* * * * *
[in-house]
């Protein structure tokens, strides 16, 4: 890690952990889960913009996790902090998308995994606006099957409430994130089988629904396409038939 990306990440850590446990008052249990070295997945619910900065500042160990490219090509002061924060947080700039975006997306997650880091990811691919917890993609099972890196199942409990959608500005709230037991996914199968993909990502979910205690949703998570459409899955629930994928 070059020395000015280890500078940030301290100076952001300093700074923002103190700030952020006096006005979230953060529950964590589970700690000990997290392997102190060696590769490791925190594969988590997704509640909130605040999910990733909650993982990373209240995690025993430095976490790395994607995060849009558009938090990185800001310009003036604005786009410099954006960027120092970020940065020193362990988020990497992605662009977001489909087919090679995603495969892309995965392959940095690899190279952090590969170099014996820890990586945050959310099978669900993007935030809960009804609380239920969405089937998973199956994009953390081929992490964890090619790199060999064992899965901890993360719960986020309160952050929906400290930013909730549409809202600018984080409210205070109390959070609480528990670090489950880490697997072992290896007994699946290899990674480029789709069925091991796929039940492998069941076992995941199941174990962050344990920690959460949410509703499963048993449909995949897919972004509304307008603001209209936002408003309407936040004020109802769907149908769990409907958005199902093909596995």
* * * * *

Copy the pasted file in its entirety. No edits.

[in-house]
């Protein structure tokens, strides 16, 4: 890690952990889960913009996790902090998308995994606006099957409430994130089988629904396409038939 990306990440850590446990008052249990070295997945619910900065500042160990490219090509002061924060947080700039975006997306997650880091990811691919917890993609099972890196199942409990959608500005709230037991996914199968993909990502979910205690949703998570459409899955629930994928 070059020395000015280890500078940030301290100076952001300093700074923002103190700030952020006096006005979230953060529950964590589970700690000990997290392997102190060696590769490791925190594969988590997704509640909130605040999910990733909650993982990373209240995690025993430095976490790395994607995060849009558009938090990185800001310009003036604005786009410099954006960027120092970020940065020193362990988020990497992605662009977001489909087919090679995603495969892309995965392959940095690899190279952090590969170099014996820890990586945050959310099978669900993007935030809960009804609380239920969405089937998973199956994009953390081929992490964890090619790199060999064992899965901890993360719960986020309160952050929906400290930013909730549409809202600018984080409210205070109390959070609480528990670090489950880490697997072992290896007994699946290899990674480029789709069925091991796929039940492998069941076992995941199941174990962050344990920690959460949410509703499963048993449909995949897919972004509304307008603001209209936002408003309407936040004020109802769907149908769990409907958005199902093909596995």